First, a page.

The collector may vary this proceeding in several ways. He may present his bill when the victim is attending an entertainment in the house of a friend, or he may interrupt him in the middle of an important business interview. If the debtor is an employee, the presentation of the bill at his place of employment may be resorted to, but, as this might result in the employee's discharge and thus incapacitate him from paying the debt, a threat of resorting to this measure may be more effective than its actual fulfilment.
The Sweating Process
This is another variation of the awkward call, and requires a collector of good conversational powers, considerable nerve, and, preferably, some physical ability. He calls with the overdue account at the debtor's house, and simply stays there until he gets his money, or becomes convinced that no money is to be had. As may be imagined, the process is a disagreeable one for both col-lector and debtor. Argument, persuasion, threats, and discussion are all used according to the conditions, until either collector or debtor becomes exhausted and gives up.
This method, of course, requires some judgment in its use, and is available only with a certain class of accounts; but with these it is very effective.
Sometimes, when a single account is too small to justify the creditor in taking legal action, he may get other creditors of the particular delinquent to join issues, so that the combined amount is enough to justify such action as may seem best. As debtors of the "deadbeat" class will owe money in many different quarters, this is usually a simple and very possible plan, and is sometimes productive of excellent results.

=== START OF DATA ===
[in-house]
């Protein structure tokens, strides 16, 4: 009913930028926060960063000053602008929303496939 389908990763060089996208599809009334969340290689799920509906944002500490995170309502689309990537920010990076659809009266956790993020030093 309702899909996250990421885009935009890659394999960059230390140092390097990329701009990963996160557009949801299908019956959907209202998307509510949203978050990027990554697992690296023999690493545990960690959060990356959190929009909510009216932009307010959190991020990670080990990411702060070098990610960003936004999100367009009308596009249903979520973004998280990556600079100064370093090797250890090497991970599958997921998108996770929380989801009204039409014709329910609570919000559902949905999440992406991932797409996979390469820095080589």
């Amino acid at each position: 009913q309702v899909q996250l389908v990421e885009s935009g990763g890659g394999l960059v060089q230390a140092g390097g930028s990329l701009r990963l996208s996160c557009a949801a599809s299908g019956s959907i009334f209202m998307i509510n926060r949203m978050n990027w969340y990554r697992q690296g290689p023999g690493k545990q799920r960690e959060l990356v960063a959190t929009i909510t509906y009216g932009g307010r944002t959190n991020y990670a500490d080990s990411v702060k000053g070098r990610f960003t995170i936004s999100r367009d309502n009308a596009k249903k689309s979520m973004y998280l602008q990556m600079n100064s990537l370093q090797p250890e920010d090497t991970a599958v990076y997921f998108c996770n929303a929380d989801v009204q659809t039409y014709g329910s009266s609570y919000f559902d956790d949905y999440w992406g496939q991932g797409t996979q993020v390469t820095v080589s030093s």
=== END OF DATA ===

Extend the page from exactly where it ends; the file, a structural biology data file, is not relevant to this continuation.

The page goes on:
It very frequently happens that the debtor has concealed property, debts owing to him, or perhaps wages due him; and, if these can be discovered, garnishee proceedings may enable the creditor to liquidate his account. The method is one requiring some detective ability in tracing the property or debts of the delinquent, and also a certain degree of acquaintance with the law of the particular state; but it is frequently productive of results.
Its possibilities are illustrated by the case of a doctor in very excellent practice, who had money, but did not consider it necessary to use this to pay his debts. The doctor owed $75 to a medical- supply house, which the concern was entirely unable to collect, and they finally placed the matter in the hands of a collection agency. After a study of the conditions, a representative of the agency called on the doctor in the character of a patient, and after the consultation pulled out his pocket-book to pay the doctor's fee, but on looking into it found that he had not the necessary amount with him. Accordingly he asked the doctor for a blank check, and when this was furnished, he filled the check in properly, inserting the name of his own bank, and turned it over to the doctor in payment. He had, of course, noted the name of the doctor's bank, and on garnisheeing this bank it was found that the debtor had a deposit there of over $600. The collection was made without further trouble.
When a claim has been turned into a judgment, the debtor may, in most states, be brought before the court on supplementary proceedings, and be forced to make a full disclosure of his financial condition. It is but seldom that a debtor, especially a "deadbeat," is actually penniless, or unable to secure money; and these supplementary examinations may, on occasion, be made so searching and so disagreeable that he will choose payment of the debt as the lesser evil. They sometimes reveal facts not only embarrassing but incriminating, or of such a nature as would prevent the debtor's discharge in bankruptcy proceedings if he should at any time wish to resort to them.
A small account is, of course, not worth following so far; but where large amounts are involved, a rigorous examination, perhaps repeated from time to time, is worth while, and is frequently productive of results.